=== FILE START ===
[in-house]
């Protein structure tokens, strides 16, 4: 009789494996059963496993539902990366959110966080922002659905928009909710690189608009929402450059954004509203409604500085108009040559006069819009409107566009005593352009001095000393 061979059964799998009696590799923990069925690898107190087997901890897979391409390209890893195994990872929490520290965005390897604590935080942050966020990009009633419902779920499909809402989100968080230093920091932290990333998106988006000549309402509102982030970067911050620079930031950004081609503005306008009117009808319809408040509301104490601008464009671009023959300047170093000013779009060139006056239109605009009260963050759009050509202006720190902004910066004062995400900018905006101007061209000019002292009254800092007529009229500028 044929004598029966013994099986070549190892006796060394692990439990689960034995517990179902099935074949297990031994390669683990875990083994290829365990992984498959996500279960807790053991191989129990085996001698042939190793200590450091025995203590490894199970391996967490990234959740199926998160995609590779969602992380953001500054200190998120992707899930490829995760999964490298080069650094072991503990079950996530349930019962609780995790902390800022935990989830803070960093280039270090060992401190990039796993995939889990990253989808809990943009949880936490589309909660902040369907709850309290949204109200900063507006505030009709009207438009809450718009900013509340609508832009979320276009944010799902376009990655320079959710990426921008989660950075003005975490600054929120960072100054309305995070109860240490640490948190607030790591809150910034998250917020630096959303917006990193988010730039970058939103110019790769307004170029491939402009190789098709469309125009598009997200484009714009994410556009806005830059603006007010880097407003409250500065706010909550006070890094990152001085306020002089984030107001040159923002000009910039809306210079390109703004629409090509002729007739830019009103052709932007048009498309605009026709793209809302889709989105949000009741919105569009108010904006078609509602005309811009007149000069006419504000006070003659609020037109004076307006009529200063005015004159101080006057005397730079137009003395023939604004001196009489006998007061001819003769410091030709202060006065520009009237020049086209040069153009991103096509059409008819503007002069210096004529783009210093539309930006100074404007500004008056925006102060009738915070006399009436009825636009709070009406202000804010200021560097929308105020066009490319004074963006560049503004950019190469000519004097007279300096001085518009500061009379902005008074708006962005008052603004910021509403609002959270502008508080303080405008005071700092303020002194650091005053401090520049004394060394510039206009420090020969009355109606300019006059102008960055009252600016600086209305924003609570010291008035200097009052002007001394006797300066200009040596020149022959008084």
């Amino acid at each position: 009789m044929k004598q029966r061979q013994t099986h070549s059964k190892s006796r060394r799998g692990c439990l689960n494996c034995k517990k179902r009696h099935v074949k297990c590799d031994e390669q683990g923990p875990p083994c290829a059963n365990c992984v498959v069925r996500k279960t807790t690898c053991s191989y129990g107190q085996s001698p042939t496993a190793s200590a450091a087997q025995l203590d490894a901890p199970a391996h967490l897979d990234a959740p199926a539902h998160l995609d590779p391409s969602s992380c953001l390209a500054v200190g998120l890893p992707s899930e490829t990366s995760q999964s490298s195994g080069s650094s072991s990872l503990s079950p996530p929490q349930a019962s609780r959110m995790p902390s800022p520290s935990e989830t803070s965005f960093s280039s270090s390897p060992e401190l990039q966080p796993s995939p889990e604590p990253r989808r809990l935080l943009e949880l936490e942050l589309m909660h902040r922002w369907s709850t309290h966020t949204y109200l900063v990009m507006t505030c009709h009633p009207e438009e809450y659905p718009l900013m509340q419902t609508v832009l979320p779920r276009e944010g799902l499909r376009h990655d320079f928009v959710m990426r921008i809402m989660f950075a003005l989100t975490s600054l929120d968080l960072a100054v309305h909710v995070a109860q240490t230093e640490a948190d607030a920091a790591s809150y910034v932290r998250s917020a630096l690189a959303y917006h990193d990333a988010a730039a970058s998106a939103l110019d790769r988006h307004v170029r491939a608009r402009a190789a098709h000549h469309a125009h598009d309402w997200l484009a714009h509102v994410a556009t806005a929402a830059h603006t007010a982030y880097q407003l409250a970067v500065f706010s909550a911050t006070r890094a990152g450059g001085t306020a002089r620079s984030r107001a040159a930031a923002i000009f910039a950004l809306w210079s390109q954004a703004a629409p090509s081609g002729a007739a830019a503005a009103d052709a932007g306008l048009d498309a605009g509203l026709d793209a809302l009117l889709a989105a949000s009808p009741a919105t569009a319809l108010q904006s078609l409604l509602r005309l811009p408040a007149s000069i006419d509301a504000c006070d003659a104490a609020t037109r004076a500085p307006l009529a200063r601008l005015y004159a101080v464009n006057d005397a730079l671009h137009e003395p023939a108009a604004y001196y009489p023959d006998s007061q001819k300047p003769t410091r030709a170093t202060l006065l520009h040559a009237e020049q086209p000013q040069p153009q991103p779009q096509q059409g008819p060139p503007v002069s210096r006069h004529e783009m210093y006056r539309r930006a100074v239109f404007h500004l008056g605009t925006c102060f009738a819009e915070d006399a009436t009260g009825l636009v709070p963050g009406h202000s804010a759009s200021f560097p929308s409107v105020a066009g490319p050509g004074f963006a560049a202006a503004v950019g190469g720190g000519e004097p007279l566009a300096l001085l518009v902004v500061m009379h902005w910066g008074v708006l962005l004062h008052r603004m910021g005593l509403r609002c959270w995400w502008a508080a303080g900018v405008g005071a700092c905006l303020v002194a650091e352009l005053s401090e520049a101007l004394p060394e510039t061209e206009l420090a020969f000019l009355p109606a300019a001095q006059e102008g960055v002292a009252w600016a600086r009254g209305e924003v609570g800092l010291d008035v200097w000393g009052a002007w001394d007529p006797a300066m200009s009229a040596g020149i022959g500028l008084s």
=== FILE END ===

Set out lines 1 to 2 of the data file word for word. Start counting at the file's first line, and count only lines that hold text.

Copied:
[in-house]
């Protein structure tokens, strides 16, 4: 009789494996059963496993539902990366959110966080922002659905928009909710690189608009929402450059954004509203409604500085108009040559006069819009409107566009005593352009001095000393 061979059964799998009696590799923990069925690898107190087997901890897979391409390209890893195994990872929490520290965005390897604590935080942050966020990009009633419902779920499909809402989100968080230093920091932290990333998106988006000549309402509102982030970067911050620079930031950004081609503005306008009117009808319809408040509301104490601008464009671009023959300047170093000013779009060139006056239109605009009260963050759009050509202006720190902004910066004062995400900018905006101007061209000019002292009254800092007529009229500028 044929004598029966013994099986070549190892006796060394692990439990689960034995517990179902099935074949297990031994390669683990875990083994290829365990992984498959996500279960807790053991191989129990085996001698042939190793200590450091025995203590490894199970391996967490990234959740199926998160995609590779969602992380953001500054200190998120992707899930490829995760999964490298080069650094072991503990079950996530349930019962609780995790902390800022935990989830803070960093280039270090060992401190990039796993995939889990990253989808809990943009949880936490589309909660902040369907709850309290949204109200900063507006505030009709009207438009809450718009900013509340609508832009979320276009944010799902376009990655320079959710990426921008989660950075003005975490600054929120960072100054309305995070109860240490640490948190607030790591809150910034998250917020630096959303917006990193988010730039970058939103110019790769307004170029491939402009190789098709469309125009598009997200484009714009994410556009806005830059603006007010880097407003409250500065706010909550006070890094990152001085306020002089984030107001040159923002000009910039809306210079390109703004629409090509002729007739830019009103052709932007048009498309605009026709793209809302889709989105949000009741919105569009108010904006078609509602005309811009007149000069006419504000006070003659609020037109004076307006009529200063005015004159101080006057005397730079137009003395023939604004001196009489006998007061001819003769410091030709202060006065520009009237020049086209040069153009991103096509059409008819503007002069210096004529783009210093539309930006100074404007500004008056925006102060009738915070006399009436009825636009709070009406202000804010200021560097929308105020066009490319004074963006560049503004950019190469000519004097007279300096001085518009500061009379902005008074708006962005008052603004910021509403609002959270502008508080303080405008005071700092303020002194650091005053401090520049004394060394510039206009420090020969009355109606300019006059102008960055009252600016600086209305924003609570010291008035200097009052002007001394006797300066200009040596020149022959008084």